Munich’s culture is shaped by extraordinary women. As we put “all eyes on culture”, we would like to introduce you to a few of them. This time: the artist Judith Milberg. She has worked, among other things, as a TV presenter at BR, before dedicating herself full-time to the visual arts.
Were you born in Munich or did you move here?
In my heart I am Swabian, I grew up in the Ainmillerstrasse, but oddly enough I was born in the Red Cross Hospital in Nymphenburg.
In which district are you at home?
In Nymphenburg. The area is like Bullerby, with lots of families, it's close-knit with loads of children – it really is a special world in itself!
What does Munich taste like?
When I've been travelling, I always yearn for a butter pretzel.
What does Munich sound like?
The sound of the Eisbach and the Eisbach Wave.
What does Munich smell like?
To me, the city smells like damp forest and the shimmering south.
Munich is the only city where ...
… you can spend an exceptionally happy childhood. Munich loves its children. The beers gardens have large and very special play areas. Children are allowed their freedom here and there's no end of ways for them to fill their free time. For example the Englischer Garten (English Garden), the Eisbach, and the many sunbathing areas and play areas.
Which Munich lady should everyone know?
The humorist Liesl Karlstadt.
Your favourite Bavarian word?
"Pfundig" – it means "great" and best describes the Bavarian quality of life. It is lavish, there's always lots of everything, it's just fantastic!
The most attractive building in the city?
The St.-Michael-Kirche (St. Michael's Church). It is the only Renaissance church that we have north of the Alps. It has an unusual façade that always makes me, as an art historian, want to stop for a while. Inside is a gigantic barrel vault, the second-largest after the Basilica of St. Peter. During the National Socialist regime, the blessed Father Rupert Mayer offered open resistance to the Nazi dictatorship in his sermons at St. Michael's, for which he was incarcerated at the concentration camp at Sachsenhausen. The church marks the transition from Renaissance to Baroque. For me, it is a place of historical significance for many reasons. For me it is a very important historical place, also because King Ludwig II is buried there.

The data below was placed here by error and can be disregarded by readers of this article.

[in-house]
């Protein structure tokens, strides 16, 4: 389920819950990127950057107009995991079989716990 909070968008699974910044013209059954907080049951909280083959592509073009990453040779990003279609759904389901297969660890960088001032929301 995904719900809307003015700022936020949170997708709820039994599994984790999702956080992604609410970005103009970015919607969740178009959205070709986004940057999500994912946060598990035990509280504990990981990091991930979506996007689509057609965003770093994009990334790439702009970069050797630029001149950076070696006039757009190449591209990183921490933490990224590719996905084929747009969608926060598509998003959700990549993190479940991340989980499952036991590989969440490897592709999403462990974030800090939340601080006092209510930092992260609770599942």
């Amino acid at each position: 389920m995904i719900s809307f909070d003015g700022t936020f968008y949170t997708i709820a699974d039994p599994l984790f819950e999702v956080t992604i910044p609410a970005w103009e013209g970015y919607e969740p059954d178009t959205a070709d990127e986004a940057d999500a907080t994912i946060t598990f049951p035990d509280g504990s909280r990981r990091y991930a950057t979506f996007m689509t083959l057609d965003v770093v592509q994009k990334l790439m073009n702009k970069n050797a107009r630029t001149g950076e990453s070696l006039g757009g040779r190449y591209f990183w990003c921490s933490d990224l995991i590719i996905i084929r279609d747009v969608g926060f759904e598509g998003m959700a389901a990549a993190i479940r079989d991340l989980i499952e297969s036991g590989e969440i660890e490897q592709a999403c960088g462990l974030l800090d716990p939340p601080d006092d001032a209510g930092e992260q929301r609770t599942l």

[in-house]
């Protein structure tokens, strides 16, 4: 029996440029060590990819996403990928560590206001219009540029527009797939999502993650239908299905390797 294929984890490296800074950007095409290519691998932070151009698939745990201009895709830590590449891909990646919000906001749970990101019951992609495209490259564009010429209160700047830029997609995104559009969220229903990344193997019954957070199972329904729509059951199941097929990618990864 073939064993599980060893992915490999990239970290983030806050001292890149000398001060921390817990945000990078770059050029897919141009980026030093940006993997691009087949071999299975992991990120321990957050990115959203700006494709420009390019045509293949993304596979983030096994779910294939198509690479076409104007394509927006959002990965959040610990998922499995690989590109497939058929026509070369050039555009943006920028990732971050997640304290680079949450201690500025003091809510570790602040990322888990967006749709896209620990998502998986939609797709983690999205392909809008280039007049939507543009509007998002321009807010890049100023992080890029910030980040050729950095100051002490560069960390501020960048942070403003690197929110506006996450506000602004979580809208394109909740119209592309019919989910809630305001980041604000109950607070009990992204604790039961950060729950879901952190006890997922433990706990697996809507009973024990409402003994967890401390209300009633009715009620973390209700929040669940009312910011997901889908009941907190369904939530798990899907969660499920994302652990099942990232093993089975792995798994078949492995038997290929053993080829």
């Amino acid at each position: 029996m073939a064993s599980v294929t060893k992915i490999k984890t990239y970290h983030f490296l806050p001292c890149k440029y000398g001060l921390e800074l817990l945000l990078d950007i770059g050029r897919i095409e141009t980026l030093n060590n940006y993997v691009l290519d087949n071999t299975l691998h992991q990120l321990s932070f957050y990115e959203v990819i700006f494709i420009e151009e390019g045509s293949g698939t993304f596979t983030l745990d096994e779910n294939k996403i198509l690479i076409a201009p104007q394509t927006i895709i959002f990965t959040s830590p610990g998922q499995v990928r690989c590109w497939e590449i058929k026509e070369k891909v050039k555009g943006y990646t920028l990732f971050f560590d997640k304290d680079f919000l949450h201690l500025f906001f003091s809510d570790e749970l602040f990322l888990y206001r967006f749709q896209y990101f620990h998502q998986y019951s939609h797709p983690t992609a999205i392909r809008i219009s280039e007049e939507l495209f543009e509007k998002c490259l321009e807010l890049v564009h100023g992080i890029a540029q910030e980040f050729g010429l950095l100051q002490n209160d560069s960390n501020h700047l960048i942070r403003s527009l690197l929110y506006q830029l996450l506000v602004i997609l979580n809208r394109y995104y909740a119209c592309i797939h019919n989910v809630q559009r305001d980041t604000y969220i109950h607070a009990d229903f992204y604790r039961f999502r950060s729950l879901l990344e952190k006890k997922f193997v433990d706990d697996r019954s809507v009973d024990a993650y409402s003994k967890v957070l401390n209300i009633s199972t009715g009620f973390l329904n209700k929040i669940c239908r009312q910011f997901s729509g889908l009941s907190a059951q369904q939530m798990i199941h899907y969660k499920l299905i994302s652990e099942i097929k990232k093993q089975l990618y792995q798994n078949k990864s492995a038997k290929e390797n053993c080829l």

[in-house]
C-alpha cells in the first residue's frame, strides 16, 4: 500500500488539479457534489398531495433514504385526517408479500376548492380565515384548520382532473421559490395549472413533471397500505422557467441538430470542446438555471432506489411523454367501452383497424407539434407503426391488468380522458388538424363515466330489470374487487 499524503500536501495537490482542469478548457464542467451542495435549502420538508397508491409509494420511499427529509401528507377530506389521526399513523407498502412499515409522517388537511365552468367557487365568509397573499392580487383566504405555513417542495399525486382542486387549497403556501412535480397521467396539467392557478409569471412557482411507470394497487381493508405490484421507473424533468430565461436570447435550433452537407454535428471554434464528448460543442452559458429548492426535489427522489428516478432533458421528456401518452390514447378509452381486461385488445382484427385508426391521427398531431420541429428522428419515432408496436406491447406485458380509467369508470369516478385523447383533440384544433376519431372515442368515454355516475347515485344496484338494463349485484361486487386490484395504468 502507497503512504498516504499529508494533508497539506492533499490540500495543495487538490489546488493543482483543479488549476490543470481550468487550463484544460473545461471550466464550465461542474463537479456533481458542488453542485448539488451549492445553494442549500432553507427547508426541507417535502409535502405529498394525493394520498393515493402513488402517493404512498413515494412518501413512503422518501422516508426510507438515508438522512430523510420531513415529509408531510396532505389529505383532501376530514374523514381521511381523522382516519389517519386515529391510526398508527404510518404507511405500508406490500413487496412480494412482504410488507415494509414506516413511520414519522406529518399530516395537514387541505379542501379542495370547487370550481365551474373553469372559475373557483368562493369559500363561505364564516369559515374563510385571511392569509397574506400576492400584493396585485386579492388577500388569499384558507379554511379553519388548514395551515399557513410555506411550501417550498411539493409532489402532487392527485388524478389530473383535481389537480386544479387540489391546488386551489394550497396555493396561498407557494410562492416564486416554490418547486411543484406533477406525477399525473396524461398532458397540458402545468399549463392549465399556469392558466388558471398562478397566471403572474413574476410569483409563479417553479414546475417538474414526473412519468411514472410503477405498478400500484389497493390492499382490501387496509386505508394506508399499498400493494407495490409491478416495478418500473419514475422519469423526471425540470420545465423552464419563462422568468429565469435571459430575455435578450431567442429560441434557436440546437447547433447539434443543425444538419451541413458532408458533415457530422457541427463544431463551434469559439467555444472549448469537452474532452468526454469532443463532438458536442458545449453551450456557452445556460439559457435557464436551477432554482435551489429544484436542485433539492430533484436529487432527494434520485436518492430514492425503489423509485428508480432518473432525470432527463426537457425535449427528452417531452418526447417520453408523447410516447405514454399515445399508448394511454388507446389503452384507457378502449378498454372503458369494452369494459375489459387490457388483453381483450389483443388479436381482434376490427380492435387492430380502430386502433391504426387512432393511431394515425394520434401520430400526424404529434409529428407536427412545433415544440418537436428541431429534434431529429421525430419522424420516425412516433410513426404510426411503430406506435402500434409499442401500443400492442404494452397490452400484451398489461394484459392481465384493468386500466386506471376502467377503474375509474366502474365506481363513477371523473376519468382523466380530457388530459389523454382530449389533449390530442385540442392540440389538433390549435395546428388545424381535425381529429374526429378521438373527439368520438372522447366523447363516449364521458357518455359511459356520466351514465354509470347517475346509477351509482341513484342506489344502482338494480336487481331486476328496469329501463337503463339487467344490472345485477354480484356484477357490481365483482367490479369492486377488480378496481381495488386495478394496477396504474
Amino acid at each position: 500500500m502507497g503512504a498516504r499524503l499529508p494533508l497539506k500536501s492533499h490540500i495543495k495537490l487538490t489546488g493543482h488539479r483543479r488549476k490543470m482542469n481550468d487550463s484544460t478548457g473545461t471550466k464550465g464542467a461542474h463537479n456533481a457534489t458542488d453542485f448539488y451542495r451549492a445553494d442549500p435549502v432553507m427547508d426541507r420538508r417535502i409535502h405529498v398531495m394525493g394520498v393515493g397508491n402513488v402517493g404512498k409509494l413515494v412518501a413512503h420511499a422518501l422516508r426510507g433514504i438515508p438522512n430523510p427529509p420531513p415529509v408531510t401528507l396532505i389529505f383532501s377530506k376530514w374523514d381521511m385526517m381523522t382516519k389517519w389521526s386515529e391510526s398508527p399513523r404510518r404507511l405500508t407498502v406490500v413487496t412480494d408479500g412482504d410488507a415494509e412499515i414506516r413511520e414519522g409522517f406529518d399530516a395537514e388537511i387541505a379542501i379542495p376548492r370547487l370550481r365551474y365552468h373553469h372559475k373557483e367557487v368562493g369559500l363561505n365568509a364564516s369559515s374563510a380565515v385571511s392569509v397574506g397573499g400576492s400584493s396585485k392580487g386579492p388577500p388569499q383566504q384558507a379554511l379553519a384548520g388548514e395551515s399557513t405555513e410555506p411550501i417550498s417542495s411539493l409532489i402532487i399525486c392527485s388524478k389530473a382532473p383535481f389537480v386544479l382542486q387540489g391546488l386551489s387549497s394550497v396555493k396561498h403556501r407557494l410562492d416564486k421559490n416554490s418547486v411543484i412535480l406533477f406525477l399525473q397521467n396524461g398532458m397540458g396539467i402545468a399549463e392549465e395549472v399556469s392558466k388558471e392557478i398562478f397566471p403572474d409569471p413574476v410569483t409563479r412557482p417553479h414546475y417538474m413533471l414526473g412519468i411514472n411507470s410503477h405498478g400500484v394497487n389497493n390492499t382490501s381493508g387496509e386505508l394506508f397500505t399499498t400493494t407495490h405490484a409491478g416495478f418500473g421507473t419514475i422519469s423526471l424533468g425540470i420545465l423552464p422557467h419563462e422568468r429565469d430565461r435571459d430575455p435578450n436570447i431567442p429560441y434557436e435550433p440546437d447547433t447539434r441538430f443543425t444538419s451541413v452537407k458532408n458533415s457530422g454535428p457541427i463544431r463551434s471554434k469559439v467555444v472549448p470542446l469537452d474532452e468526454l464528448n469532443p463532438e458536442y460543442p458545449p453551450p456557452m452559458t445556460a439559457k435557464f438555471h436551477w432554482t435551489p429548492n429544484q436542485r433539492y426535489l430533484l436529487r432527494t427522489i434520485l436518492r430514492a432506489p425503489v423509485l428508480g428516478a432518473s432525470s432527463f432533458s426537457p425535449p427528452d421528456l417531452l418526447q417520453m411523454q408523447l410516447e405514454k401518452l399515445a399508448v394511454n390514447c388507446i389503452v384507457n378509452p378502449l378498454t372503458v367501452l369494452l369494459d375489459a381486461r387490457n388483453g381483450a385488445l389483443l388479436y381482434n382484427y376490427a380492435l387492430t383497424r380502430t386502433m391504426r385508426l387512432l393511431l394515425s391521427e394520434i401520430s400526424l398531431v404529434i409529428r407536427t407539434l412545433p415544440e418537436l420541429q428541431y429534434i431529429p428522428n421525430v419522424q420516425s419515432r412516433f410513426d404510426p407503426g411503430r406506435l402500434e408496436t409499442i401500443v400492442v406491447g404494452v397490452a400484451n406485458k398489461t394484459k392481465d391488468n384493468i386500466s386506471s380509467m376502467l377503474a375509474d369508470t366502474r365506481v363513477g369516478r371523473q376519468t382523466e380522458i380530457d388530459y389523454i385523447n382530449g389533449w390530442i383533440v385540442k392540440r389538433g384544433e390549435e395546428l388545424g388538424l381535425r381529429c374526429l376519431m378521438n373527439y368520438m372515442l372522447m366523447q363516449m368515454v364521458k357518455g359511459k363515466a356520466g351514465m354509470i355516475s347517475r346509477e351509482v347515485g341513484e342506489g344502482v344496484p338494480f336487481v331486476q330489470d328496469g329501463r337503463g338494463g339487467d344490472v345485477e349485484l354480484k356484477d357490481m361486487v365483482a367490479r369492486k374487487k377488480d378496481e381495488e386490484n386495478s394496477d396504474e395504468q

The catchiest Munich song?
"Mit a weng am Parfeng" by Doctor Döblingers geschmackvollem Kasperltheater. It's so delightful because it always puts you in a good mood! It's about the fact that if you stink, it might concern you – but a bit of scent makes your worries disappear (the Bavarian word "Parfeng" means scent, or perfume).
Isar or Eisbach?
The Eisbach, because not only is it delightful to drift along, it's also wonderful just to gaze at.
Beer garden or bar?
For me, there is only one beer garden in Munich, and it doubles up as both a beer garden and a bar. It's Schumann’s Bar in the Hofgarten. The owner Charles would kill me if he heard me say that!
Philharmonic orchestra or brass band music?
Brass band music of course, because I became hopelessly addicted to it as a child in Munich.
A weekend in the mountains or by the lake?
The lakes, naturally. Actually it's just one lake: the Ammersee, a place of yearning from my childhood.
The best place in Munich to impress visitors?
The Hofgarten with its southern flair.
What is the best place in Munich for an after-work cocktail?
It has to be the Hofgarten again!
The best place in Munich for a romantic date?
The wild northern part of the Englischer Garten: You can walk there, chat, sit on park benches or lie on the grass, hold hands and smooch …
The best place in Munich for music lovers?
The city has no end on offer for music lovers, including the opera.
The best place in Munich to experience culture?
The Museum District in the Maxvorstadt. You'll find the finest collections in this part of Munich, and quite a few galleries to stroll through.
The best place in Munich to think?
The big reading room at the State Library.
The best place in Munich if you are longing for Italy?
The café in the inner courtyard of the Glyptothek. The Glyptothek was commissioned in 1830 by King Ludwig I, a great admirer of Italy, as a collection of sculptures from antiquity open to the public. To reach the café in the inner courtyard, you have to climb straight up the open staircase, pass through the interior – which takes you to the inner courtyard where you get an immediate sense of the Bavarian King's love of Italy and antiquities.